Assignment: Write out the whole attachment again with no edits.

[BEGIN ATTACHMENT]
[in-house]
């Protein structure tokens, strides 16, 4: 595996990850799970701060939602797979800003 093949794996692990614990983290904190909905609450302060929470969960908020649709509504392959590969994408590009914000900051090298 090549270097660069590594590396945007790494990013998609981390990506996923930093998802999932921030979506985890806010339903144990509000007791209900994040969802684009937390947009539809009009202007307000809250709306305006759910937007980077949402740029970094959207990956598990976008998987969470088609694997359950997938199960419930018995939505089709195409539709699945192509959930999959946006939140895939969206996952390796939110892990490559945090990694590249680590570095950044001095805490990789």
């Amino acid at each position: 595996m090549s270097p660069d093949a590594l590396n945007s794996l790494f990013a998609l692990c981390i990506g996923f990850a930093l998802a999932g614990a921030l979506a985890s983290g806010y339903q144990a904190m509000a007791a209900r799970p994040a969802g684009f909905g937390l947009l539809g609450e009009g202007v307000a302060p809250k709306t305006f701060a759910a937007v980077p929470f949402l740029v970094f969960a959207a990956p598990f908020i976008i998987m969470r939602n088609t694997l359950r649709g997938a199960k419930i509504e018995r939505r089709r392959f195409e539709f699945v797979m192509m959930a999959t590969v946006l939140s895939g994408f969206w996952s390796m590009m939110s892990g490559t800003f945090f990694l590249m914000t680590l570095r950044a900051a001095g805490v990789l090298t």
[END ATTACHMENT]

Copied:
[in-house]
């Protein structure tokens, strides 16, 4: 595996990850799970701060939602797979800003 093949794996692990614990983290904190909905609450302060929470969960908020649709509504392959590969994408590009914000900051090298 090549270097660069590594590396945007790494990013998609981390990506996923930093998802999932921030979506985890806010339903144990509000007791209900994040969802684009937390947009539809009009202007307000809250709306305006759910937007980077949402740029970094959207990956598990976008998987969470088609694997359950997938199960419930018995939505089709195409539709699945192509959930999959946006939140895939969206996952390796939110892990490559945090990694590249680590570095950044001095805490990789």
């Amino acid at each position: 595996m090549s270097p660069d093949a590594l590396n945007s794996l790494f990013a998609l692990c981390i990506g996923f990850a930093l998802a999932g614990a921030l979506a985890s983290g806010y339903q144990a904190m509000a007791a209900r799970p994040a969802g684009f909905g937390l947009l539809g609450e009009g202007v307000a302060p809250k709306t305006f701060a759910a937007v980077p929470f949402l740029v970094f969960a959207a990956p598990f908020i976008i998987m969470r939602n088609t694997l359950r649709g997938a199960k419930i509504e018995r939505r089709r392959f195409e539709f699945v797979m192509m959930a999959t590969v946006l939140s895939g994408f969206w996952s390796m590009m939110s892990g490559t800003f945090f990694l590249m914000t680590l570095r950044a900051a001095g805490v990789l090298t």